The Duyfken Replica committee was established in 1995 with Michael Young and Dr. Kees de Heer and late journalist James Henderson. This led to the establishment of the Friends of the Duyfken group then ultimately with John Longley's support, the Duyfken 1606 Replica Foundation. The Foundation was initially chaired by entrepreneur Michael G. Kailis of Perth, who led the charge in raising the $3.5 million building budget.
On 27 March 1997, Dutch Crown Prince William-Alexander laid the Duyfken replica's keel at the Duyfken Replica Ship Yard in front of the Fremantle Maritime Museum in Fremantle, Western Australia.
A full size reproduction of Duyfken was built by the "Duyfken 1606 Replica Foundation" jointly with the Maritime Museum of Western Australia and launched on 24 January 1999 in Fremantle. She then undertook goodwill tours to Sydney, Queensland, Indonesia, Sri Lanka, Mauritius, South Africa, and finally Texel in the Netherlands. While in the Netherlands, the floor of the hold was replaced by antique Dutch bricks.
In 2006, Western Australia played a big role in the 400th anniversary of the original Duyfken's visit to Australia. A national group called Australia on the Map: 1606–2006[a] was formed to commemorate the arrival of Duyfken and to mark this important milestone in Australia's history, by also giving recognition to all who followed her and contributed to the mapping of the Australian coast.
Duyfken was berthed at the Queensland Maritime Museum in Southbank, Brisbane, Queensland until early 2011, when she was then placed on display at the Australian National Maritime Museum in Sydney. In 2012 she returned to Fremantle.
In November 2020, the Foundation announced that Duyfken would return to the Australian National Maritime Museum. COVID-19 pandemic travel restrictions prevented the crew travelling from New South Wales to Fremantle to sail the ship, so it was transported on a larger vessel to Newcastle, then sailed from there to Sydney, arriving on 22 December 2020.
- Now "Australia on the Map", a division of the Australasian Hydrographic Society.
- van Huystee, Marit (1995). On the yacht Duyfken (1601): The first European Ship known to explore the Australian coast (PDF). Western Australian Museum (Report). Maritime Archaeology Department Western Australian Maritime Museum. Archived (PDF) from the original on 14 February 2019. Retrieved 6 April 2020.
- "De Eerste Expeditie naar Indië" [The First Expedition to India] (in Dutch). Arie Saksono. 2007. Archived from the original on 30 January 2020. Retrieved 6 April 2020.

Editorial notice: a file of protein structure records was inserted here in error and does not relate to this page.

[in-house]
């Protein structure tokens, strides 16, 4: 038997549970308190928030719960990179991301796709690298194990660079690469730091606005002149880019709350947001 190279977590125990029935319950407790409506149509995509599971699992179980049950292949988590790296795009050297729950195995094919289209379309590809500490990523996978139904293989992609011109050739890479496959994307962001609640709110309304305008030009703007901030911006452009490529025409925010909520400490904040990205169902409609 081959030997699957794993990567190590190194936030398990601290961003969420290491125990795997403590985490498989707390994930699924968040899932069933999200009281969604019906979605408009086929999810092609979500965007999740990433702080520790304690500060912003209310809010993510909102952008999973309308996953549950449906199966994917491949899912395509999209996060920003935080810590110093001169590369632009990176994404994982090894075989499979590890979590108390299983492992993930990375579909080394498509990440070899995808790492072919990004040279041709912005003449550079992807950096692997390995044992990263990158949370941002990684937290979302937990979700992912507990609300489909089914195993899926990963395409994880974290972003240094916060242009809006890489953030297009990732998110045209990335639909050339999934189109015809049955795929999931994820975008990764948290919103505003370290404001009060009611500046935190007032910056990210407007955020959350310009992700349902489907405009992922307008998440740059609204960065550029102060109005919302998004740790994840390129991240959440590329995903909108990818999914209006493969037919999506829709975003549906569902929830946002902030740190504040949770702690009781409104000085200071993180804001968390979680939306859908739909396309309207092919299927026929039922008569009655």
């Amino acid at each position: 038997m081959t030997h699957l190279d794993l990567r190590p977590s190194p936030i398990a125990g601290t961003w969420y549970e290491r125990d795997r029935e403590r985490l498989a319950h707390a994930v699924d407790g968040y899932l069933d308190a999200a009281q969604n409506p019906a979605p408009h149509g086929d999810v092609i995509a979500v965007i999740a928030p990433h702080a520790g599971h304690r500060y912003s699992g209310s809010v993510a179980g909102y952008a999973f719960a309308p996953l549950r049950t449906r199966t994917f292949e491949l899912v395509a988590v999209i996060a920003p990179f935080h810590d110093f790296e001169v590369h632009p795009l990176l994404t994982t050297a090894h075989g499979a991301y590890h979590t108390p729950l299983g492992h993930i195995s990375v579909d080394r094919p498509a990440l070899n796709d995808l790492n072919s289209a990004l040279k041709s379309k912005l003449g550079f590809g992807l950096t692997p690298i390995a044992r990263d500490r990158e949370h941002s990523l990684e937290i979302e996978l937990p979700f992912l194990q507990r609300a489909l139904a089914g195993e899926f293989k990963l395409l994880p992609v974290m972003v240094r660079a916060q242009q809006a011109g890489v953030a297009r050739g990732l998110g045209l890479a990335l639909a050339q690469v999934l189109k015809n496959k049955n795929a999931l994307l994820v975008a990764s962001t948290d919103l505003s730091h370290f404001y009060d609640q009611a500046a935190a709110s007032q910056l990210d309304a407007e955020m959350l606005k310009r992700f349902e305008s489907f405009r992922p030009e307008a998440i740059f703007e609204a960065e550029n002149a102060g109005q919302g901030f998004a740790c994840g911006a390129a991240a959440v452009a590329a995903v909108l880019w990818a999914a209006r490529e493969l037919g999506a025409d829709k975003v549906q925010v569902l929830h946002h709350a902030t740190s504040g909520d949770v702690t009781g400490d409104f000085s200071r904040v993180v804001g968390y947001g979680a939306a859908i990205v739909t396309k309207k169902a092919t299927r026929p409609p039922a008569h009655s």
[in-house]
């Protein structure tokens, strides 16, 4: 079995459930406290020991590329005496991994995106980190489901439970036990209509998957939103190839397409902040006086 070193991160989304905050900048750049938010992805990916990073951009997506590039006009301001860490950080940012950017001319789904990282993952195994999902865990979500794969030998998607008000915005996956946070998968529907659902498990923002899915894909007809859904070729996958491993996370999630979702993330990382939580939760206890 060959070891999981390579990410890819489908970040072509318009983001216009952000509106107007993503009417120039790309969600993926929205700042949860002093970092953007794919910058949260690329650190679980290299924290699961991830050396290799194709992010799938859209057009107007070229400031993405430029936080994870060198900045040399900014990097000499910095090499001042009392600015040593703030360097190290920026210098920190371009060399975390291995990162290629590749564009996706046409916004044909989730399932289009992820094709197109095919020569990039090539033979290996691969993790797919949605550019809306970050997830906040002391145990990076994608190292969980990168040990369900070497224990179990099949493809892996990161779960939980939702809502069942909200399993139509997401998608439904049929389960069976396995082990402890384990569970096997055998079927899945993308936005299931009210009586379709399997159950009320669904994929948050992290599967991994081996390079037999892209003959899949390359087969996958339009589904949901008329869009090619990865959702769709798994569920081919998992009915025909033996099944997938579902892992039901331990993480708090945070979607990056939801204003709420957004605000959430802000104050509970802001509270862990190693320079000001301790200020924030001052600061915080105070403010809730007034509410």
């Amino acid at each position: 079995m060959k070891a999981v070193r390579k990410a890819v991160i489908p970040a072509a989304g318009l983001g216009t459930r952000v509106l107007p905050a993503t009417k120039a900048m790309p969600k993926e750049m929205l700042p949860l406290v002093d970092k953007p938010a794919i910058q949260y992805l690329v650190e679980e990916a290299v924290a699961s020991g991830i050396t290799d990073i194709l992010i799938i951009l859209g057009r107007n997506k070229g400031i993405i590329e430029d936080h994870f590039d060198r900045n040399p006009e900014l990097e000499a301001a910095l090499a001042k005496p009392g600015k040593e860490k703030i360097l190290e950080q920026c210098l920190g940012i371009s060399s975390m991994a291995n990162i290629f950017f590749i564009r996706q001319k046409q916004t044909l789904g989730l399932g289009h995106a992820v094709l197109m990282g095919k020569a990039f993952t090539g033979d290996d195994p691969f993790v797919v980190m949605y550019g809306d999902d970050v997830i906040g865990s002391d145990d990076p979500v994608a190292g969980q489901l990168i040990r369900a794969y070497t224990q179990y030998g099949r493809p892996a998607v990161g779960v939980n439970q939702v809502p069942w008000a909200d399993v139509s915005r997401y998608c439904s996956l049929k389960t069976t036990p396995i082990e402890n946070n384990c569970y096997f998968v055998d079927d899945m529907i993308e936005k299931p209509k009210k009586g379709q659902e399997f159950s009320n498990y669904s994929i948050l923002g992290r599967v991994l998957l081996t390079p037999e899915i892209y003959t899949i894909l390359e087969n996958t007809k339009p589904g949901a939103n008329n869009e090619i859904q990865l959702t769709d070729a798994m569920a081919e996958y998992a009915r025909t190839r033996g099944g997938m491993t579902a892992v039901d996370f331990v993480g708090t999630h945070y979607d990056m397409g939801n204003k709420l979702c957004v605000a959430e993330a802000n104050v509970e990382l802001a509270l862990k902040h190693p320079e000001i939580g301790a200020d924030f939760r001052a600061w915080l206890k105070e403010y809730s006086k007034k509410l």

- Mutch, Thomas Davies (1942). The First Discovery of Australia; With an Account of the Voyage of the "Duyfken" and the Career of Captain Willem Jansz. Sydney: Thomas Davies Mutch. OCLC 1058014886. Archived from the original on 14 February 2020. Retrieved 5 April 2020 – via Project Gutenberg Australia.
- Gerritsen, Rupert; Wensley, Penelope; Ruigrok, Annemieke; Guivarra, Peter; Sheehan, Colin; McHugh, Evan; Karntin, Jack Spear; Cocks, Graeme; Wharton, Geoff; Australia on the Map; Western Australian Museum; Netherlands, Ambassade (Australia) (2015). Western Australian Museum (ed.). The Duyfken: Unveiling of the First Contact Memorial at Mapoon, Queensland (PDF) (2nd ed.). Embassy of the Kingdom of the Netherlands, Canberra and the Mapoon Aboriginal Shire Council. ISBN 978-1-925040-13-5. Archived (PDF) from the original on 7 April 2020. Retrieved 7 April 2020.
- Kennedy, Sharon (5 September 2016). "Replica of first recorded ship to visit Australia docks in Bunbury". Australian Broadcasting Corporation. Archived from the original on 24 December 2016. Retrieved 7 April 2020.
- "Janszoon maps northern Australian coast". National Museum of Australia. Archived from the original on 13 March 2020. Retrieved 8 April 2020.
- "Chart of Duyfken's voyage". State Library of New South Wales. 7 December 2007. Retrieved 8 April 2020.
- van Opstall, Magaretha Elisabeth (1972). De reis van de vloot van Pieter Willemsz Verhoeff naar Azië 1607–1612 [The Voyage of the fleet of Pieter Willemsz Verhoeff to Asia, 1607–1612] (PhD). Linschoten-Vereeniging (in Dutch). 's-Gravenhage: Martinus Nijhoff. ISBN 90-247-1287-4. OCLC 780420104.
- "The Duyfken dream". Duyfken 1606 Replica Foundation. Archived from the original on 6 April 2020. Retrieved 6 April 2020.
- "About – Australia on the Map". Australasian Hydrographic Society. Retrieved 22 November 2020.
- Emma Wynne (22 November 2020). "Fremantle's historic Duykfen 'little dove' tall ship replica to relocate east for new chapter in Sydney Harbour". Australian Broadcasting Corporation. Retrieved 22 November 2020.
- Steve Mills (22 December 2020). "Duyfken replica arrives in Sydney Harbour". Retrieved 4 June 2022.
- Henderson, James (1999). Sent Forth a Dove: Discovery of the Duyfken. University of Western Australia Press. ISBN 1-876268-25-5. OCLC 50214871.